k*P(x) = k*(g

_{1}(x) + 1)(g

_{2}(x) + 2)

where P(x) is a quadratic with integer coefficients, g

_{1}(0) = g_{2}(0) = 0, but g_{1}(x) does not equal 0 for all x. And k is any nonzero non-unit integer.
And:

k*P(x) = (f

These two expressions force you in certain directions while including the polynomial case which I think is the one the human brain by design prefers. So then:

g

That forces P(x) = x

Which means, switchable by indices of course:

f

Which is the simplest case of it. Polynomial cases are easy. But I suggest to you there is a mental barrier to accepting that the g's are not limited to what is familiar to a human mind! But if you push beyond polynomials you break what most people think they know about mathematics and numbers.

Which is why I like this example.

Test yourself--find another set of f's for a different set of g's.

Polynomials are boring. There are more of those of course, an infinity more but that pattern is easy.

If you're stuck, welcome to the limitations of your brain. Some may be incapable of seeing anything other than polynomials here. You may have an inherent limitation in the wiring of your brain. And if so that's not my fault! Don't get mad at me because of it.

Notice I didn't specify a ring. See how that matters. Try different rings, or even the complex field! The f's and g's will still exist there of course.

Push beyond your mental barriers--if you can.

Are you smart enough to find any other answer beyond the basic your mind already knows?

But some of you don't need to be so enticed, as you've been looking for a door into something beyond, maybe your entire life. For those people, you're welcome to the fun!

James Harris

_{1}(x) + k)(f_{2}(x) + k)These two expressions force you in certain directions while including the polynomial case which I think is the one the human brain by design prefers. So then:

g

_{1}(x) = x and g_{2}(x) = xThat forces P(x) = x

^{2}+ 3x + 2Which means, switchable by indices of course:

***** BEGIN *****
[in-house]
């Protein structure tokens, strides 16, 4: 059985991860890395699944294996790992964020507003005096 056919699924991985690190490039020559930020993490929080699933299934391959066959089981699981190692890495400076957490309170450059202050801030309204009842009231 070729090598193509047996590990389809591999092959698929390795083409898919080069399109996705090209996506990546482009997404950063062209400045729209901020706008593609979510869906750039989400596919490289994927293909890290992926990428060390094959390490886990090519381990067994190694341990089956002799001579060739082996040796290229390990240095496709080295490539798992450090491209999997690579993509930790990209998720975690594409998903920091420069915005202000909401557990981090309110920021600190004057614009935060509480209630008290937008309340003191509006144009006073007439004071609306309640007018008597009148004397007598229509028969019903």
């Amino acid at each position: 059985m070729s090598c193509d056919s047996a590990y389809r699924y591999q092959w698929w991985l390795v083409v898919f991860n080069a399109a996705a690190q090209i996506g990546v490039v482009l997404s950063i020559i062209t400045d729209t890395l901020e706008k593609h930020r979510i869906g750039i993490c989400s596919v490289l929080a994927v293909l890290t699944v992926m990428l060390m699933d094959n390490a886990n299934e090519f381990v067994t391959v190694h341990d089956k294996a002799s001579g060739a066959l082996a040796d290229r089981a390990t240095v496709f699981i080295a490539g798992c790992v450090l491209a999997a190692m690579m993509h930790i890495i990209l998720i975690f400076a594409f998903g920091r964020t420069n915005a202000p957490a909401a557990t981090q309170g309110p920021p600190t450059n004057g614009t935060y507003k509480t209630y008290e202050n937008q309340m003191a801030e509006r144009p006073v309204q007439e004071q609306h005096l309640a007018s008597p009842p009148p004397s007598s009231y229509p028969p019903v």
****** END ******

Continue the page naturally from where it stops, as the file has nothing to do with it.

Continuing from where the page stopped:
f

_{1}(x) = kx and f_{2}(x) = x - (k-2)Which is the simplest case of it. Polynomial cases are easy. But I suggest to you there is a mental barrier to accepting that the g's are not limited to what is familiar to a human mind! But if you push beyond polynomials you break what most people think they know about mathematics and numbers.

Which is why I like this example.

Test yourself--find another set of f's for a different set of g's.

Polynomials are boring. There are more of those of course, an infinity more but that pattern is easy.

If you're stuck, welcome to the limitations of your brain. Some may be incapable of seeing anything other than polynomials here. You may have an inherent limitation in the wiring of your brain. And if so that's not my fault! Don't get mad at me because of it.

Notice I didn't specify a ring. See how that matters. Try different rings, or even the complex field! The f's and g's will still exist there of course.

Push beyond your mental barriers--if you can.

Are you smart enough to find any other answer beyond the basic your mind already knows?

But some of you don't need to be so enticed, as you've been looking for a door into something beyond, maybe your entire life. For those people, you're welcome to the fun!

James Harris